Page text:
Setting a child support amount is supposed to be one of the easier areas of family law. Once a payor’s annual income is known, it is relatively easy to look at the relevant table of the child support guidelines and set the monthly amount.
The process is straight-forward when a child support payor works at a regular job with a consistent paycheque and one T4 at the end of the year.
One of the challenges in setting child support, however, can be choosing an income figure for the payor. In particular, it is difficult when the payor has a non-employment type of income. In Manitoba, farming income is one of those challenges.
And even more complicated is the situation when there are farming losses.
On Aug. 1, the Supreme Court of Canada released its decision in the case of Canada v. Craig. In that case, Mr. Craig was involved in different income-earning activities, including a farming operation. The question that the court was asked to resolve was whether farming losses can be deducted against other sources of income.
There are essentially three types of taxpayers involved in farming.
The first is the person who farms exclusively. Loss deductions are not limited for this type of taxpayer and they can claim any and all relevant losses against farming income earned.
The second type is the person who is involved with farming as a sideline business. There are some limitations on the losses that this taxpayer can deduct.
The third is the "hobby farmer." Generally speaking, "hobby farming" losses are not deductible in any amount for this taxpayer.
The Supreme Court said that when considering whether farming losses are deductible against other sources of income, the court must consider the income earned from each of the sources of income, the time spent on each of the sources of income, the taxpayer’s ordinary way of living, their farming history and their future intentions and expectations.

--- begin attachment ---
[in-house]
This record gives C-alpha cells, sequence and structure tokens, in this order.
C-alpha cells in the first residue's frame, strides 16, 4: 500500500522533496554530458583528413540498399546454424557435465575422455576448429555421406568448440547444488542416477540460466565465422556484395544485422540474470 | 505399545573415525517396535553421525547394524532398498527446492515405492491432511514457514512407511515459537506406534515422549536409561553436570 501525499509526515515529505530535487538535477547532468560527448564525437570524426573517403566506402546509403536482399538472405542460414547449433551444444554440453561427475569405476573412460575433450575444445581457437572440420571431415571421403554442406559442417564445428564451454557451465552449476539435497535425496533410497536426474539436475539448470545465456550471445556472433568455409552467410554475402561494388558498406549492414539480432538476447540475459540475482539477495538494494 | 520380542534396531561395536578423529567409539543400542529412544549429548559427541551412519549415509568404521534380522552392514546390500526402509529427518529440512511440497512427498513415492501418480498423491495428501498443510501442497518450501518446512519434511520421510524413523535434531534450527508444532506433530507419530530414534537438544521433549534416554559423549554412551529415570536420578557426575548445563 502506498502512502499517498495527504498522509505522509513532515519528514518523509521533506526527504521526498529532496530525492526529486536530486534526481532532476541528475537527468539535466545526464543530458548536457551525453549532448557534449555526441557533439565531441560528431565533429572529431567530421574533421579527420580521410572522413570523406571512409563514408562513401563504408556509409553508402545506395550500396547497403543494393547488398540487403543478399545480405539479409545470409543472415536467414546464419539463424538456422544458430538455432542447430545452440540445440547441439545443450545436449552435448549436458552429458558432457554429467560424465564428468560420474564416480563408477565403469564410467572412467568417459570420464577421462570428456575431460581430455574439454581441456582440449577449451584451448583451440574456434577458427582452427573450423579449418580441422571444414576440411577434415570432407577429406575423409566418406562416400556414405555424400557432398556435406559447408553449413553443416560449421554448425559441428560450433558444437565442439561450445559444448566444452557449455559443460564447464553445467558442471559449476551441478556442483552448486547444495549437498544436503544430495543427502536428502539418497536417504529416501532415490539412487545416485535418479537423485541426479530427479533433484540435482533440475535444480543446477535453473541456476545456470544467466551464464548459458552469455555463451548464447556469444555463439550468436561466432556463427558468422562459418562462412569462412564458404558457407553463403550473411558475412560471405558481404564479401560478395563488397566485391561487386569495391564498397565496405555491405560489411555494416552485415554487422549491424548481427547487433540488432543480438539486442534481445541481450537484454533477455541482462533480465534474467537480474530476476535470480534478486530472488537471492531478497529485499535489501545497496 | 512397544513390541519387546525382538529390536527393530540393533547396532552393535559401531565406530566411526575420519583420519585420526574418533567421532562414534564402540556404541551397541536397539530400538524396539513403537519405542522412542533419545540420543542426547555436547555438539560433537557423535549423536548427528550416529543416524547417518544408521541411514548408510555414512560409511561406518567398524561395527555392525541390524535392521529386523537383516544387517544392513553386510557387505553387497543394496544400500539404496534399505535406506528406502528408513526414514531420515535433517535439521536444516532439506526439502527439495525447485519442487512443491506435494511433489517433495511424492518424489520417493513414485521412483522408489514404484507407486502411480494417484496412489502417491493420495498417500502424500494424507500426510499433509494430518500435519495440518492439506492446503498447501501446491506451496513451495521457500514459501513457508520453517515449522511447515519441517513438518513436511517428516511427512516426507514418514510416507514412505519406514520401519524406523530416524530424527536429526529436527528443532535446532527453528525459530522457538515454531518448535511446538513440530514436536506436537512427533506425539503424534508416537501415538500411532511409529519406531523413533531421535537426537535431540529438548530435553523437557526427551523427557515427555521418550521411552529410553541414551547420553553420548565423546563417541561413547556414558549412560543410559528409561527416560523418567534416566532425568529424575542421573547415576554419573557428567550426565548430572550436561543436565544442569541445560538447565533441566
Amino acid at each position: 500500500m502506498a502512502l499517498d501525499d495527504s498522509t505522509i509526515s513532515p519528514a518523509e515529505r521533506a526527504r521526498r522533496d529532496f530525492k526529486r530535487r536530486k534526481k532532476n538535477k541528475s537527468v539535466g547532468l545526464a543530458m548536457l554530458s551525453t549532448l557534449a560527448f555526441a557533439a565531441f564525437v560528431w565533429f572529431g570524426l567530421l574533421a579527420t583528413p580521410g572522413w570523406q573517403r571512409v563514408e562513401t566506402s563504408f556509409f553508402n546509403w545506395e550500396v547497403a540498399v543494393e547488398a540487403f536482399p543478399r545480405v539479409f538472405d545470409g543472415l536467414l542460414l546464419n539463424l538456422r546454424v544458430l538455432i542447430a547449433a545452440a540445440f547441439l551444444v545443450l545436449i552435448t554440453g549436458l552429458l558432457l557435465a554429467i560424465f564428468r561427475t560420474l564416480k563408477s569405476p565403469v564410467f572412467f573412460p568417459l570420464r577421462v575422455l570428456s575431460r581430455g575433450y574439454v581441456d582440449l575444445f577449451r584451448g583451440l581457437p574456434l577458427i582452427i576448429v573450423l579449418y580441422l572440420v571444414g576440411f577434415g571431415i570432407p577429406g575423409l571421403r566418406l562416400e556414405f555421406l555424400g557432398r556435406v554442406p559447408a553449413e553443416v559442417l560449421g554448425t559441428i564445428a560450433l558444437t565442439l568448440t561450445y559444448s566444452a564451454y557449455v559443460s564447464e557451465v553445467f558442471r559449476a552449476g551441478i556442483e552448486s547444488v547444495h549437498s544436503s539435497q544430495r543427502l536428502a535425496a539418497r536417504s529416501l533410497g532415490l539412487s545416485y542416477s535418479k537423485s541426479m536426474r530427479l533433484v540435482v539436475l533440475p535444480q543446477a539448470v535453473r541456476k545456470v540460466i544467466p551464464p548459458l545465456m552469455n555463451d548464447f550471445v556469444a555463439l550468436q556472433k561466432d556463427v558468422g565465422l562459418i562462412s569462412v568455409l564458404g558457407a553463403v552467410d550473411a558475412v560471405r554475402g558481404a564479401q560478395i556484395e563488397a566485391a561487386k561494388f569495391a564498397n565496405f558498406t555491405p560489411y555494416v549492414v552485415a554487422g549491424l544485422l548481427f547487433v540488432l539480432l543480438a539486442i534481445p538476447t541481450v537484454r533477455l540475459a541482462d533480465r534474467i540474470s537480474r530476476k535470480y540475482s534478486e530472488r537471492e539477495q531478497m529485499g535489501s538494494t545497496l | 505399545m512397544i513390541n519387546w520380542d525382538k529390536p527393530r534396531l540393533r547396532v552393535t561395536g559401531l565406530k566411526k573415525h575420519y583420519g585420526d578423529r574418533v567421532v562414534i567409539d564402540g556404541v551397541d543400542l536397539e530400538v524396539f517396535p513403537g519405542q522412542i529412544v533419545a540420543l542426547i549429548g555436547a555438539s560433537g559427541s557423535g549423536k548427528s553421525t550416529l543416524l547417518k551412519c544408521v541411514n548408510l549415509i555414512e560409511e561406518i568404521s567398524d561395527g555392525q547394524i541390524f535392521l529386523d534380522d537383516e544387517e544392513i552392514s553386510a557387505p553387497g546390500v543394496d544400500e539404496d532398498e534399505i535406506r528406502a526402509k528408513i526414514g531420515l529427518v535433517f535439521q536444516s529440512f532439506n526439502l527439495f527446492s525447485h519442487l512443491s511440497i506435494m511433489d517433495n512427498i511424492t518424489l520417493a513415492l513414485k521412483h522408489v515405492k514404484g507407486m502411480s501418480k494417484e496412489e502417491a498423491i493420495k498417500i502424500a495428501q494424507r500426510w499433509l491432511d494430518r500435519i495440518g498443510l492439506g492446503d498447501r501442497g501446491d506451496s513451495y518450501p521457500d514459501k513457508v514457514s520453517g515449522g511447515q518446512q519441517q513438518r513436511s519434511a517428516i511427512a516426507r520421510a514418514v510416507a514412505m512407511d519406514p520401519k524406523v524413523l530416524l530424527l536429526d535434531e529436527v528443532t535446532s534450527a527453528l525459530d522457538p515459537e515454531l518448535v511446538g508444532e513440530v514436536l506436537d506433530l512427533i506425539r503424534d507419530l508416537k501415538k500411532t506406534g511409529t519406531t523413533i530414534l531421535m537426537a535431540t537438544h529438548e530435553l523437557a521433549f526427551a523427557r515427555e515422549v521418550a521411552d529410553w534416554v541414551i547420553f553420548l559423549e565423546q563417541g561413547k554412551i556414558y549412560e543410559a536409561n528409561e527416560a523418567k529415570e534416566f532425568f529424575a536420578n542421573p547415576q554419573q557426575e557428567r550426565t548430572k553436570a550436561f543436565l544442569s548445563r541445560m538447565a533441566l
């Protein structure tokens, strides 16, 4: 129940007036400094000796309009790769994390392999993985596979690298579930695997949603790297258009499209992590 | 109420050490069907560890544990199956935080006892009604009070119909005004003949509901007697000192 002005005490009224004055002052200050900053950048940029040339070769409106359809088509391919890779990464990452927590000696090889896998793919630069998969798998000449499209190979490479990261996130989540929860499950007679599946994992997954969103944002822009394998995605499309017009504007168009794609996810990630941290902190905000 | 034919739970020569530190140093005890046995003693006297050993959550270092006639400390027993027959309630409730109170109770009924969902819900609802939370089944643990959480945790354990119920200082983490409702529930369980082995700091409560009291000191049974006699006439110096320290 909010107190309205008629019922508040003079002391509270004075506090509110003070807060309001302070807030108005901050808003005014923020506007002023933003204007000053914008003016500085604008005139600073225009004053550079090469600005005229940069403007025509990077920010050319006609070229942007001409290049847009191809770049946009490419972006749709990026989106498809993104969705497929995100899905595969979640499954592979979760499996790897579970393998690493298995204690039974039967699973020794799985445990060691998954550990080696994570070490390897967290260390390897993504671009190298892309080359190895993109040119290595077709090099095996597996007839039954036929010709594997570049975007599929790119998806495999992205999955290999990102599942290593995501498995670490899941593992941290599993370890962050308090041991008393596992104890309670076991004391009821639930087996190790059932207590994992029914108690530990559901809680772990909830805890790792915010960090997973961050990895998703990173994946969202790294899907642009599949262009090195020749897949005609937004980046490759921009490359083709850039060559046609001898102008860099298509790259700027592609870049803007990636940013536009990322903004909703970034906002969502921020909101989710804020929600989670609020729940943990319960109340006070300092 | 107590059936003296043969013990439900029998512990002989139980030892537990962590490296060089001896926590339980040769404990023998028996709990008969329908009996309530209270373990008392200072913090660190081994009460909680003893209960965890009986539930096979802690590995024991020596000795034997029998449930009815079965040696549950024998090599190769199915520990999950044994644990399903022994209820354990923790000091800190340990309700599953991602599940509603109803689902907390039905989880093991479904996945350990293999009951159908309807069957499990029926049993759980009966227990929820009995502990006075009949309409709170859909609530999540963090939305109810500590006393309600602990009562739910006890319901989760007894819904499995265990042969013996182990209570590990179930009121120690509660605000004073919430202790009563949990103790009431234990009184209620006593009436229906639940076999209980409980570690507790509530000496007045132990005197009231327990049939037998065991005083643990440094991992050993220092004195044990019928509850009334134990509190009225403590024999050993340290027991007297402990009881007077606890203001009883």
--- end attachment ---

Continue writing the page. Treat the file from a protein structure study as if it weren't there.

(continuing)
If all of these factors ultimately show that the taxpayer places significant emphasis on both his/her farming and non-farming sources of income, then there is no reason that such a combination should not be deemed to be "a significant source of income." What this means is that the taxpayer may be able to avoid the loss deduction limitation and claim a larger amount, thus decreasing their taxable income.
The court decided that as long as the sources of income are significant to the taxpayer, farming does not even need to be the main source of income and the sources of income do not need to be connected to one another. This is important for someone who farms but also, for example, operates a side business such as a greenhouse, backhoe service or even holds actual employment under a third party.
When considering all of the factors, the question becomes whether the taxpayer places significance on each of the income earning activities — and if so, the combination can be considered a primary source of income and avoid the loss deduction limitation.
Therefore, those farming losses may be offset against income earned from another business venture or source of income.
This becomes very important for those who farm and who also earn "off farm" income through other business activities or employment.
» Kelli Potter is a lawyer with Paterson, Patterson, Wyman and Abel, with offices in Brandon, Neepawa and Virden.
Republished from the Brandon Sun print edition October 6, 2012